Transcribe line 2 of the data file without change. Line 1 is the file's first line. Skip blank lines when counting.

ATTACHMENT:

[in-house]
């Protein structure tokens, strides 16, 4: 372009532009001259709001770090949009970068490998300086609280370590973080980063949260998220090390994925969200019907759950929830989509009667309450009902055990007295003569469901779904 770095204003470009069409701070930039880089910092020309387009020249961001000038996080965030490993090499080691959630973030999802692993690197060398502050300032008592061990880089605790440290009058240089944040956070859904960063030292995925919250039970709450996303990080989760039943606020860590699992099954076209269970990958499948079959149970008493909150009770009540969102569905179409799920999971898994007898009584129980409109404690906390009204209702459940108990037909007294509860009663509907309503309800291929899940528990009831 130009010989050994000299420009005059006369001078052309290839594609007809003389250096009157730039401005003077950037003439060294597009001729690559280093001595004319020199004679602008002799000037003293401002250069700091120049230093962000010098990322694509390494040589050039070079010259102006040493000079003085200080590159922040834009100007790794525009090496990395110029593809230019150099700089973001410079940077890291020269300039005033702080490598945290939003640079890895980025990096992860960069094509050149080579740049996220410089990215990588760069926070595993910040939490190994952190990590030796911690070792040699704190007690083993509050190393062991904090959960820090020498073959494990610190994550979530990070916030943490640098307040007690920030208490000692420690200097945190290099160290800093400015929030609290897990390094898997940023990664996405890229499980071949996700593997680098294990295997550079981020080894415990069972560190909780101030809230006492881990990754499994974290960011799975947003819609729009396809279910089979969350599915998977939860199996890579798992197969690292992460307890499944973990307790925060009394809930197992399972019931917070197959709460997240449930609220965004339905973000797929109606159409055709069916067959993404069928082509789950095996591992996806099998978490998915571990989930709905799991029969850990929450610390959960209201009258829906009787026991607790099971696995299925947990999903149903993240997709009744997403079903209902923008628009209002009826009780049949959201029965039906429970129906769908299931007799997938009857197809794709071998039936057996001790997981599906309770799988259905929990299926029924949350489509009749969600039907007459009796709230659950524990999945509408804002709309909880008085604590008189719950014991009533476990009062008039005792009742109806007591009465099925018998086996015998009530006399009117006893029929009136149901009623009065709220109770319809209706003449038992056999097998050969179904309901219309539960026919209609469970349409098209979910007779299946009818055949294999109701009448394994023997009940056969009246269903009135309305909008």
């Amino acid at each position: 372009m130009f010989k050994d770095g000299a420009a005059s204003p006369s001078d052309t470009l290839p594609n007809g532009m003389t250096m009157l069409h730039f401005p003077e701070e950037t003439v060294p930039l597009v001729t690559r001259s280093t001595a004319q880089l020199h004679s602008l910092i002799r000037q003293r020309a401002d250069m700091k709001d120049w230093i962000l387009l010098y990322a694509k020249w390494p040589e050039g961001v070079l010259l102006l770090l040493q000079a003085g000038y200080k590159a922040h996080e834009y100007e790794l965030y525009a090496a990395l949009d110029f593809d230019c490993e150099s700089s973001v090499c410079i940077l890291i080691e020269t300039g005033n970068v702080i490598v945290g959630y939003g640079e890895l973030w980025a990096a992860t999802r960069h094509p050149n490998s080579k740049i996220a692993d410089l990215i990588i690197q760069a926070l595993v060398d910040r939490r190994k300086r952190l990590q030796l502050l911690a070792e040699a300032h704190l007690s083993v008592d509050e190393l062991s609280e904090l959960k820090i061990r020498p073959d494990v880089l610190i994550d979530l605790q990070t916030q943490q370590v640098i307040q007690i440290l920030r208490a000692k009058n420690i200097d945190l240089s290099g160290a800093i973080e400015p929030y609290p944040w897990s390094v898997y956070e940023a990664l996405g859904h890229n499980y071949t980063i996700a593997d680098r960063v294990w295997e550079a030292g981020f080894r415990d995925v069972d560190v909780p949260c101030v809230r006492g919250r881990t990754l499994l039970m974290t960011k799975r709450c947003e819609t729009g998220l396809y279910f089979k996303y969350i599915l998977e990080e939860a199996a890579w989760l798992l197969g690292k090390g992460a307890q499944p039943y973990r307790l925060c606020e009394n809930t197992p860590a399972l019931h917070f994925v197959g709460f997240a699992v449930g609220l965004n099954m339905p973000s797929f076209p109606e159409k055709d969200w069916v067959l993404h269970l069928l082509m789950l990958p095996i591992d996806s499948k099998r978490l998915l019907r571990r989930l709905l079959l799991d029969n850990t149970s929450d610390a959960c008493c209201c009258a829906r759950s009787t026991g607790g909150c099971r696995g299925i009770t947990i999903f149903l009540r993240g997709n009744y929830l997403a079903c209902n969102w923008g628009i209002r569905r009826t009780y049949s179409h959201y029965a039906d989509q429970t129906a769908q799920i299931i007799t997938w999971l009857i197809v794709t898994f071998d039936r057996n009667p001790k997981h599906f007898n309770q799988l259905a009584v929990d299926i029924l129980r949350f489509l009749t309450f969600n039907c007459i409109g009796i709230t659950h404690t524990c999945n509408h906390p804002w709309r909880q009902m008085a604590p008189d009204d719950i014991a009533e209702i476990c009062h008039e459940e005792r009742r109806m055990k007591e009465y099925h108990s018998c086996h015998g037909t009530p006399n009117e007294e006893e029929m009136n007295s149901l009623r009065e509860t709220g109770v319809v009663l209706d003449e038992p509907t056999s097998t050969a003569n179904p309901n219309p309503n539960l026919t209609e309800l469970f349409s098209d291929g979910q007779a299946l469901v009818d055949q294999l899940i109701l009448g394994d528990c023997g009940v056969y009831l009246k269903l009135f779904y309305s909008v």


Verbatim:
């Protein structure tokens, strides 16, 4: 372009532009001259709001770090949009970068490998300086609280370590973080980063949260998220090390994925969200019907759950929830989509009667309450009902055990007295003569469901779904 770095204003470009069409701070930039880089910092020309387009020249961001000038996080965030490993090499080691959630973030999802692993690197060398502050300032008592061990880089605790440290009058240089944040956070859904960063030292995925919250039970709450996303990080989760039943606020860590699992099954076209269970990958499948079959149970008493909150009770009540969102569905179409799920999971898994007898009584129980409109404690906390009204209702459940108990037909007294509860009663509907309503309800291929899940528990009831 130009010989050994000299420009005059006369001078052309290839594609007809003389250096009157730039401005003077950037003439060294597009001729690559280093001595004319020199004679602008002799000037003293401002250069700091120049230093962000010098990322694509390494040589050039070079010259102006040493000079003085200080590159922040834009100007790794525009090496990395110029593809230019150099700089973001410079940077890291020269300039005033702080490598945290939003640079890895980025990096992860960069094509050149080579740049996220410089990215990588760069926070595993910040939490190994952190990590030796911690070792040699704190007690083993509050190393062991904090959960820090020498073959494990610190994550979530990070916030943490640098307040007690920030208490000692420690200097945190290099160290800093400015929030609290897990390094898997940023990664996405890229499980071949996700593997680098294990295997550079981020080894415990069972560190909780101030809230006492881990990754499994974290960011799975947003819609729009396809279910089979969350599915998977939860199996890579798992197969690292992460307890499944973990307790925060009394809930197992399972019931917070197959709460997240449930609220965004339905973000797929109606159409055709069916067959993404069928082509789950095996591992996806099998978490998915571990989930709905799991029969850990929450610390959960209201009258829906009787026991607790099971696995299925947990999903149903993240997709009744997403079903209902923008628009209002009826009780049949959201029965039906429970129906769908299931007799997938009857197809794709071998039936057996001790997981599906309770799988259905929990299926029924949350489509009749969600039907007459009796709230659950524990999945509408804002709309909880008085604590008189719950014991009533476990009062008039005792009742109806007591009465099925018998086996015998009530006399009117006893029929009136149901009623009065709220109770319809209706003449038992056999097998050969179904309901219309539960026919209609469970349409098209979910007779299946009818055949294999109701009448394994023997009940056969009246269903009135309305909008």